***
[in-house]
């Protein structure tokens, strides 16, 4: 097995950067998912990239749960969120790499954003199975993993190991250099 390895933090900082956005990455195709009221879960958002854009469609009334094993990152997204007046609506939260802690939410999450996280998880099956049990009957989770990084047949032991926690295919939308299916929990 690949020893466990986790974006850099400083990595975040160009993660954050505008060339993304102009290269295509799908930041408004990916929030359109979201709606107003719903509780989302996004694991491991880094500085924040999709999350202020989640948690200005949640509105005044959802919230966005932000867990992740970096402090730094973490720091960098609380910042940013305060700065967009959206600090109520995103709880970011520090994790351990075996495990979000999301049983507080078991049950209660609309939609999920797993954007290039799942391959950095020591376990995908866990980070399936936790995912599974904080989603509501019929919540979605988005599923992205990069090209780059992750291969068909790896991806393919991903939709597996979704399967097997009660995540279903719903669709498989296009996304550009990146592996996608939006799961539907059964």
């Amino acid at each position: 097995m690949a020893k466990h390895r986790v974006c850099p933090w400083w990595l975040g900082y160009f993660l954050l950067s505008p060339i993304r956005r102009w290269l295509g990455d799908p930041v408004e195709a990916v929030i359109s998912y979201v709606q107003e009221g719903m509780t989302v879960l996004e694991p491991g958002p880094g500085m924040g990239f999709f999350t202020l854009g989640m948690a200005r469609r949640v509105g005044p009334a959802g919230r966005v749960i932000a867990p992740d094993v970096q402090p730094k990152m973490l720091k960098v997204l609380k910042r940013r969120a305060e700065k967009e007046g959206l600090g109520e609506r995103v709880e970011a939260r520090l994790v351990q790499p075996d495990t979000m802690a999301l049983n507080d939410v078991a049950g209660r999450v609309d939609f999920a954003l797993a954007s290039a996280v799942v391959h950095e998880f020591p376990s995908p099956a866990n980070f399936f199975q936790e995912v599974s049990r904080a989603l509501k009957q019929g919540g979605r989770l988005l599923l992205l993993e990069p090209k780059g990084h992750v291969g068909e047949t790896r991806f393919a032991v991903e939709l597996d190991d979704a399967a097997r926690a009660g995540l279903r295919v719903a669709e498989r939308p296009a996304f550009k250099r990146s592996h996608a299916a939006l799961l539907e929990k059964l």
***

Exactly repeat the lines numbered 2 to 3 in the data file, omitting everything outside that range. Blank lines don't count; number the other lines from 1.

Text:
């Protein structure tokens, strides 16, 4: 097995950067998912990239749960969120790499954003199975993993190991250099 390895933090900082956005990455195709009221879960958002854009469609009334094993990152997204007046609506939260802690939410999450996280998880099956049990009957989770990084047949032991926690295919939308299916929990 690949020893466990986790974006850099400083990595975040160009993660954050505008060339993304102009290269295509799908930041408004990916929030359109979201709606107003719903509780989302996004694991491991880094500085924040999709999350202020989640948690200005949640509105005044959802919230966005932000867990992740970096402090730094973490720091960098609380910042940013305060700065967009959206600090109520995103709880970011520090994790351990075996495990979000999301049983507080078991049950209660609309939609999920797993954007290039799942391959950095020591376990995908866990980070399936936790995912599974904080989603509501019929919540979605988005599923992205990069090209780059992750291969068909790896991806393919991903939709597996979704399967097997009660995540279903719903669709498989296009996304550009990146592996996608939006799961539907059964």
């Amino acid at each position: 097995m690949a020893k466990h390895r986790v974006c850099p933090w400083w990595l975040g900082y160009f993660l954050l950067s505008p060339i993304r956005r102009w290269l295509g990455d799908p930041v408004e195709a990916v929030i359109s998912y979201v709606q107003e009221g719903m509780t989302v879960l996004e694991p491991g958002p880094g500085m924040g990239f999709f999350t202020l854009g989640m948690a200005r469609r949640v509105g005044p009334a959802g919230r966005v749960i932000a867990p992740d094993v970096q402090p730094k990152m973490l720091k960098v997204l609380k910042r940013r969120a305060e700065k967009e007046g959206l600090g109520e609506r995103v709880e970011a939260r520090l994790v351990q790499p075996d495990t979000m802690a999301l049983n507080d939410v078991a049950g209660r999450v609309d939609f999920a954003l797993a954007s290039a996280v799942v391959h950095e998880f020591p376990s995908p099956a866990n980070f399936f199975q936790e995912v599974s049990r904080a989603l509501k009957q019929g919540g979605r989770l988005l599923l992205l993993e990069p090209k780059g990084h992750v291969g068909e047949t790896r991806f393919a032991v991903e939709l597996d190991d979704a399967a097997r926690a009660g995540l279903r295919v719903a669709e498989r939308p296009a996304f550009k250099r990146s592996h996608a299916a939006l799961l539907e929990k059964l």